In 78, Lepidus and his co consul, Q. Lutatius Catulus, were assigned to put down an uprising in Etruria, though Lepidus made the decision to side with those who had rebelled. The only reaction of the senate was to appoint Lepidus to be governor of Transalpine Gaul for 77 (Dillon and Garland, suggest that this was with the intention of ‘hoping to get him out of the way.’ pg 549). Further, Lepidus had, as consul, refused point blank to restore the tribunician powers when requested in 78, (Sallust, Hist., 1.77.14), yet, in 77 he chose to march on Rome herself, demand a second consulship – he had been recalled for the consular elections – and that the powers of the tribunes be restored. It would seem that the restoration of the tribunate to its constitutional role was something he had intended to use as an act of demagoguery all along, hence explaining his refusal in 78. Interestingly, when he invited Caesar to join his cause, the young C. Iulius refused, ( Suetonius, Julius, 3) suggesting that he may yet not have been ready to nail his colours to such a mast, something which was to prove a wise move. Lepidus’ attempted coup was put down, after an SUC by Pompey and Catulus, finally coming to an end when, after Lepidus’ death on Sardinia and the transfer of what remained of his forces under Perperna had joined with Sertorius in Spain (Appian, Bell. Civ., 1.107, 501-504).  Pompey, who refused to disband his army, was sent to Spain to pursue the campaign against Sertorius with imperium for 77 to help Caecilius Metellus Pius who was already there. Though there were problems and setbacks at the start, not least the lack of reinforcements and support sent from Rome, such a concerning situation that Sallust cites Pompey’s letter to the senate (Sallust, Histories, 2.98 [82]).

The 60s were dominated by Pompeius Magnus (Pompey). He had held the position of Consul in 69 BC, and then spent the period 67-62 in conquering and pacifying the Eastern Mediterranean lands, thereby extending the command of the Republic, and setting up buffer client states between the new Roman frontiers and the only major threat left, the Parthian Empire to the East.

His fās, auctoritās, gloria, laus and personal dignitās could scarce be rivalled by anyone, although Crassus amongst others was doing his best to challenge Pompey’s apparent ultimate authority at Rome – apparent, as Pompey most certainly did not have a monopoly on the Roman political scene. Lucullus and Catulus led a ring of politicians who bore no love for Pompey and their interests continued to be served by a small group of politicians who centred themselves on the figure of Cato. Over this period, many of the major political battles were head to head between these opposing factiones. Crassus showed a particular interest in the lower groups in the Senate, though Caesar was as yet not influential enough to become his principle protégé – Crassus wanted to influence those who were promising enough to be able to wield auctoritās later on, and, in some cases at least, who could be bought by the apparently bottomless coffers at Crassus’ disposal. Outside of direct allegiance to either of the power mongers were the Metelli, Pisones, Cottae, Lepidi and Antonii – all among the greater nobiles families.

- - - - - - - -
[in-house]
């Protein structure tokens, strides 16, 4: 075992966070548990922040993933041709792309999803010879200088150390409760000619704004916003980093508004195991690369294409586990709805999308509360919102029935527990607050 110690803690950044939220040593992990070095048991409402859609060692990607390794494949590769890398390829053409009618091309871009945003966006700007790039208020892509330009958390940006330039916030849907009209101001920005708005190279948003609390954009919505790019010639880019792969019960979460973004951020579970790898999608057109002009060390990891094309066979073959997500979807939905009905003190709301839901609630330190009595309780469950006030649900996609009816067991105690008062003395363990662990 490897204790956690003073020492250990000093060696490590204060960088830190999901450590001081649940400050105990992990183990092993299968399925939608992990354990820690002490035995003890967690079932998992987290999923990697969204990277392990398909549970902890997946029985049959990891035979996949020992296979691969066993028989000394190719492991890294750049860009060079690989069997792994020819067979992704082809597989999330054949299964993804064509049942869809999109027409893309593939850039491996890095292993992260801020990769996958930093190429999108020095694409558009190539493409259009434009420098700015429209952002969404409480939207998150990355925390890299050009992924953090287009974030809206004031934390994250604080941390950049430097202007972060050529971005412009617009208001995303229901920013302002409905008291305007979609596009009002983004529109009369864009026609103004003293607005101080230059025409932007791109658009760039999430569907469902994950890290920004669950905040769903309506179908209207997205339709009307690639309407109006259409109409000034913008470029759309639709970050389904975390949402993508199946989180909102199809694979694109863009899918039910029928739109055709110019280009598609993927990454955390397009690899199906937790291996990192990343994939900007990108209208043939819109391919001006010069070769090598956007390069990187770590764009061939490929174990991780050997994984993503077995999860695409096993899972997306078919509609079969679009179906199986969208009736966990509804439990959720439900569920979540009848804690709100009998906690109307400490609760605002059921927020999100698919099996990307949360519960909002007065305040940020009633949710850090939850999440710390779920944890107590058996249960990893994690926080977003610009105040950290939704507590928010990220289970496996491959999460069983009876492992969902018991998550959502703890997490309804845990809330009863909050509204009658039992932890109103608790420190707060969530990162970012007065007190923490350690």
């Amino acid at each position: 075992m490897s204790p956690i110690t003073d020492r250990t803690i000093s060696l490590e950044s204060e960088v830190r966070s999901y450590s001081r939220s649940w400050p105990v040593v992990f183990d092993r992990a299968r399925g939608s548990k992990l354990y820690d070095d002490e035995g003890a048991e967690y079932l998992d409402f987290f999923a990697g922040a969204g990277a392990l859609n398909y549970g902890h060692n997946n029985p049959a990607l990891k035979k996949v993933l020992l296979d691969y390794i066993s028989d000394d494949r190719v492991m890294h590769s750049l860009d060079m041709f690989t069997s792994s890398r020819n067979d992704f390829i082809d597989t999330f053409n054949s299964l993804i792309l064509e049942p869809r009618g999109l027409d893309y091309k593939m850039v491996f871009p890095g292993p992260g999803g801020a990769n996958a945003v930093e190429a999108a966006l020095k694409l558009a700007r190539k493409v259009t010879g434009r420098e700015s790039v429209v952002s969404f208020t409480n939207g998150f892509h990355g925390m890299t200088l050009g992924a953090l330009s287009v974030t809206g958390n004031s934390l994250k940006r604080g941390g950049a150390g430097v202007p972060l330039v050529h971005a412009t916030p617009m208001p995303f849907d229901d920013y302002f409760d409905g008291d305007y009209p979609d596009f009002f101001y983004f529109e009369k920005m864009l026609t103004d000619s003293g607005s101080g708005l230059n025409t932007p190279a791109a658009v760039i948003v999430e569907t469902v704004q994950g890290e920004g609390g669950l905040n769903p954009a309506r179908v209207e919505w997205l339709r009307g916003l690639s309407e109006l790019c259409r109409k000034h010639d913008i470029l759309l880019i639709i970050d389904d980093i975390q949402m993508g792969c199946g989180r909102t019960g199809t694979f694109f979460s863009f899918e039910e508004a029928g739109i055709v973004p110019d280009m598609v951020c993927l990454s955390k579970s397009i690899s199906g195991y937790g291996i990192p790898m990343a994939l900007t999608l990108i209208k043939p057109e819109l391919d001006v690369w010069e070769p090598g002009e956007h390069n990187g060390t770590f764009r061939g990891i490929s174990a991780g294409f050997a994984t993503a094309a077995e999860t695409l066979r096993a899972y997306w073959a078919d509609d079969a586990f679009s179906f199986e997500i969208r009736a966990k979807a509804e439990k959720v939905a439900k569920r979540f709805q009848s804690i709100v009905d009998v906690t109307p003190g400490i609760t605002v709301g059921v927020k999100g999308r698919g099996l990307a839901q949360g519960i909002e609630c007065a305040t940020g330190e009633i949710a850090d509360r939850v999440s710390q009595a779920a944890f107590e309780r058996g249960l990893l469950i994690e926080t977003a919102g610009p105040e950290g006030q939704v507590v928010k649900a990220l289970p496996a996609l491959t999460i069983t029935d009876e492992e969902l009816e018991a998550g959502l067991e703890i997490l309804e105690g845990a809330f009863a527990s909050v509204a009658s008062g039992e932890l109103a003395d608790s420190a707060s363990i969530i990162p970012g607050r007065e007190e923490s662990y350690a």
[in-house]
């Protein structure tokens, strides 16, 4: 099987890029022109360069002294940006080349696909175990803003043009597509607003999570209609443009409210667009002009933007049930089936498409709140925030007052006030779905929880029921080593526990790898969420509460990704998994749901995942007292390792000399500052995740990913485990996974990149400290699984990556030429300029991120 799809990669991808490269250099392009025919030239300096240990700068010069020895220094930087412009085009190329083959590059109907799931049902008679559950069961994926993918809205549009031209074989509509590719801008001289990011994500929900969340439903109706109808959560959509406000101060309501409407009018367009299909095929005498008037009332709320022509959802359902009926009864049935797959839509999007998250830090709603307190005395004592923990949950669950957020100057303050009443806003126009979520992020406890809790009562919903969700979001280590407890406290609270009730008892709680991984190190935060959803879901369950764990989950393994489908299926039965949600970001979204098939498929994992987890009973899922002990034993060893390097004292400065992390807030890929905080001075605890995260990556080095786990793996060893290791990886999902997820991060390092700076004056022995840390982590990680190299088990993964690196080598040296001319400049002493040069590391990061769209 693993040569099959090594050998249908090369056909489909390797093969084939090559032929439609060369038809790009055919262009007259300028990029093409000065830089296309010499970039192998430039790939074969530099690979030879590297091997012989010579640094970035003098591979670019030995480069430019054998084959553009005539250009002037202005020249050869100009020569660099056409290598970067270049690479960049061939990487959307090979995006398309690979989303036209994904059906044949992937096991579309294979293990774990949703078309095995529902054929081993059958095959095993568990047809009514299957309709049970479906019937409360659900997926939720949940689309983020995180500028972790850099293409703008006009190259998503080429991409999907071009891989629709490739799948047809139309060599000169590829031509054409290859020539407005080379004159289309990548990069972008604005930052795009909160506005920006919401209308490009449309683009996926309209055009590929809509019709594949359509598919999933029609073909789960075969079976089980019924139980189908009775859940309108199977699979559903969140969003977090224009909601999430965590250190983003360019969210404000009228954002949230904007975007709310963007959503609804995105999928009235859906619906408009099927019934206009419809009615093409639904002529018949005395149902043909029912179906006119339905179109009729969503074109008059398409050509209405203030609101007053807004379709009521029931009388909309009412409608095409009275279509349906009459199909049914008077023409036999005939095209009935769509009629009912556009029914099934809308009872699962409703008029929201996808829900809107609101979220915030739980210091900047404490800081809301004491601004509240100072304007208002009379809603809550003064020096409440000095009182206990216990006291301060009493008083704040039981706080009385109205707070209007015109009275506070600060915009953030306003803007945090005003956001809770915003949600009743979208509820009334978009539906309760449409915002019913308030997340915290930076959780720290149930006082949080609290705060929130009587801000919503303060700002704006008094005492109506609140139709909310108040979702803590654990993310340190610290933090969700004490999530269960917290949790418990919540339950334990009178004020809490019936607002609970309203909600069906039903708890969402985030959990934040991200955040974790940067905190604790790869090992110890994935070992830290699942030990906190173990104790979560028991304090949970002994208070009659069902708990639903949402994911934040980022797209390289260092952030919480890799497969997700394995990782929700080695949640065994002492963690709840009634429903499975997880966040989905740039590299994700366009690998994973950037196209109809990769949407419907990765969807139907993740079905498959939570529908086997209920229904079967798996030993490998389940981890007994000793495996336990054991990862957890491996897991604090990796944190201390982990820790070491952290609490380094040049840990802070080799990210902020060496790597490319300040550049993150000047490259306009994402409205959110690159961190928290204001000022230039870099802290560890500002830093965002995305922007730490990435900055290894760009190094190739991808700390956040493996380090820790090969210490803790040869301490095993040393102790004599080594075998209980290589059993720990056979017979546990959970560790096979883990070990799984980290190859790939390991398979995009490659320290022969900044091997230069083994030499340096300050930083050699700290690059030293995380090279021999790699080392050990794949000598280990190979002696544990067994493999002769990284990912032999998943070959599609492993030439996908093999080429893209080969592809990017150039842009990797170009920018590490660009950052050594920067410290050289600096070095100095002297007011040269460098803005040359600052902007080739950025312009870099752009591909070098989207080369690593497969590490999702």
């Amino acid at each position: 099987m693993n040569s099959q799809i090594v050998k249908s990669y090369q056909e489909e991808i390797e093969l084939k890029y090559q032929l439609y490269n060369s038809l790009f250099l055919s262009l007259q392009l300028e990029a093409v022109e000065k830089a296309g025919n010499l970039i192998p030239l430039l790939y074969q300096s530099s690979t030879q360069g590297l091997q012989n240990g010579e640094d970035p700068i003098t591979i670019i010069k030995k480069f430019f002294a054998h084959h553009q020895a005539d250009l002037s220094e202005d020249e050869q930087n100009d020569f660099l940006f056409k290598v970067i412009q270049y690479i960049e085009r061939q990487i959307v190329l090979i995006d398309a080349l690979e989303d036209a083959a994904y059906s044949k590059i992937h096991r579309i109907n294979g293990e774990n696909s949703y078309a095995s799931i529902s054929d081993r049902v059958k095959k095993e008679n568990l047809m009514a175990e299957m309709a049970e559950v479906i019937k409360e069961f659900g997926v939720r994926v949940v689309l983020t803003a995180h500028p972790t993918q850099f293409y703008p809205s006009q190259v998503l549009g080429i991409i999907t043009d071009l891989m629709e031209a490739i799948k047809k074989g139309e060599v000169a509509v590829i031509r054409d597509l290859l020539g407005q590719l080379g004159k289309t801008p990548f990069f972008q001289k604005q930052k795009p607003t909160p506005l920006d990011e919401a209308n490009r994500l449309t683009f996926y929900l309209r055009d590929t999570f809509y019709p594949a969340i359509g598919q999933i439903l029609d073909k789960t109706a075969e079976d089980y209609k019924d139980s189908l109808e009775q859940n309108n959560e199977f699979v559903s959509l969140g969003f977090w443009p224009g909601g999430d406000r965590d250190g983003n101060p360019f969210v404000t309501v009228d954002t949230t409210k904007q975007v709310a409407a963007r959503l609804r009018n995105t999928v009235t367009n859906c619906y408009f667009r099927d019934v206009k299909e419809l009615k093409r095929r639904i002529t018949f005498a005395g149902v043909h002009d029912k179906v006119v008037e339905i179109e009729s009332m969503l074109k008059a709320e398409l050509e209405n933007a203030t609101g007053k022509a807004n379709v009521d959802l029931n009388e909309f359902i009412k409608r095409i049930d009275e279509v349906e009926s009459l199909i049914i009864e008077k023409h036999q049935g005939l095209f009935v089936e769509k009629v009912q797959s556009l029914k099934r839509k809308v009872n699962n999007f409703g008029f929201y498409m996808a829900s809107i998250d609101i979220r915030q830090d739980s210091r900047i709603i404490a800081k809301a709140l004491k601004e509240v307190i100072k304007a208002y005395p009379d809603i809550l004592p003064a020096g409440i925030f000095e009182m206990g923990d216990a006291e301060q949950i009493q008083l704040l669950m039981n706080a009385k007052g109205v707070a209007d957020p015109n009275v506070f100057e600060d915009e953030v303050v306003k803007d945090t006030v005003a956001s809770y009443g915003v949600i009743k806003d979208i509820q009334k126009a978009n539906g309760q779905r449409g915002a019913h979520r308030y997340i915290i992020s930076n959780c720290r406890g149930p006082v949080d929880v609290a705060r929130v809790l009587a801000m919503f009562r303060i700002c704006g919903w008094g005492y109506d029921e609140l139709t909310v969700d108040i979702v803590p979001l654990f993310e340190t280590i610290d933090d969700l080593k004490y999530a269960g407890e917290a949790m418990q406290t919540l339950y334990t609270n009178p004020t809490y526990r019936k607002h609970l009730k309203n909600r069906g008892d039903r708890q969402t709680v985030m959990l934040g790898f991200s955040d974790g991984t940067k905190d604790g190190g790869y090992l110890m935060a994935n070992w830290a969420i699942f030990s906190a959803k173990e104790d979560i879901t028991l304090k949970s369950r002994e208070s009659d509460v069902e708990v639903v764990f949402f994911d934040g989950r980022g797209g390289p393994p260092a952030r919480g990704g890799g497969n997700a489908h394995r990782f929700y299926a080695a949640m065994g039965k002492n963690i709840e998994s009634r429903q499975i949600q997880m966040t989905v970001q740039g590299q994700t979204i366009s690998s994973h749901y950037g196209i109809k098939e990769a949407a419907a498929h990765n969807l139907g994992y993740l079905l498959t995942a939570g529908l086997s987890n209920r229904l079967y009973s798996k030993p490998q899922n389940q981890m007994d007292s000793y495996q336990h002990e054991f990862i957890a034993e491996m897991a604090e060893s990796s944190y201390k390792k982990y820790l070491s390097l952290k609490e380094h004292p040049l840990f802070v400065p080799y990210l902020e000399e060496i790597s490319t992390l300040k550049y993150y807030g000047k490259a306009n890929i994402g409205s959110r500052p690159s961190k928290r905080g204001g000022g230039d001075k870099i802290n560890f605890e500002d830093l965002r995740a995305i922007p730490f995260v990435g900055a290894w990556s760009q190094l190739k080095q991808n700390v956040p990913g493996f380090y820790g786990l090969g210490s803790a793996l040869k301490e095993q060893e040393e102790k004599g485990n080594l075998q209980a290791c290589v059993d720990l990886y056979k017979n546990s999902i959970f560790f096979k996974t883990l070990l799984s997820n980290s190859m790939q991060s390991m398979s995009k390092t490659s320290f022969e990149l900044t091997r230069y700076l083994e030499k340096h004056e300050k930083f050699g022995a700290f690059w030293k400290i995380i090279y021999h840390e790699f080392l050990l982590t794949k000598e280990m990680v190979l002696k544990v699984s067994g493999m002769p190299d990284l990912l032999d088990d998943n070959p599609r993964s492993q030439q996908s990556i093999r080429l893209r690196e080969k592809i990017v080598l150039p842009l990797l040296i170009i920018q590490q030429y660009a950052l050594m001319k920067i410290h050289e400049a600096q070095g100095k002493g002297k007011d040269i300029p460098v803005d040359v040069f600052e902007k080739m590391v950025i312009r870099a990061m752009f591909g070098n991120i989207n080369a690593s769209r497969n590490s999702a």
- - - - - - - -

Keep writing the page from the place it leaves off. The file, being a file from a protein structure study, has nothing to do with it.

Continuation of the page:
Any examination of the consular list for the 60’s shows that Pompey’s great auctoritās, dignitās and military glory seemed to hold little sway with the comitia centuriata, however. There are a consistent number of high-ranking magistrates who numbered amongst Pompey’s inimici. Amongst the most apparent of those who detested Pompey was Q. Hortensius, the most successful orator and rhetorician at Rome until the arrival of M. Tullius Cicero. For the preceding two decades, Hortensius had dominated the courts, and when he held the consulship of 69, he and his fellow consul, Q. Metellus Creticus, were politically particularly united in their hatred of Pompey.

It had been Hortensius who had spoken out against Pompey’s command against the Cilician pirates in 67 (the fact that Metellus Creticus was down to replace Pompey evidently was a major factor in this). Whilst Hortensius and Creticus had a level of arrogance and unbridled ruthlessness, it must be borne in mind that elections at Rome depended more upon familial connections and political amicitiae than anything else – both of these Hortensius and Metellus Creticus possessed in abundance.

The following two years saw the consulship in the hands of Lucius Metellus (brother of Creticus) and then C. Calpurnius Piso – once again, both declared inimici of Pompey. Whilst L. Metellus was of no consequence, simply upholding the family tradition, Piso numbered many of the highest nobiles amongst his amici, including such figures as Lucullus, Hortensius and Bibulus. During his year in office, Piso was totally unintimidated by Pompey and his amici, and did his utmost to confound the great general at every possible turn. The late 60’s again saw power fall into the hands of the anti Pompey faction, all with close associations to Lucullus (the general whom Pompey had replaced in the war against Mithridates of Pontus and Tigranes of Armenia) or Cato. Amongst the most renowned of these was L. Licinius Murena who had served as trusted legate of Lucullus in the wars of the 70s – Murena had not only a distinguished praetorian ancestry, but also a great military career of his own. This, combined with his association with Lucullus, led him to defeat L. Sergius Catilina in the election of 63, with the rather priggish figure of Sulpicius as his running mate.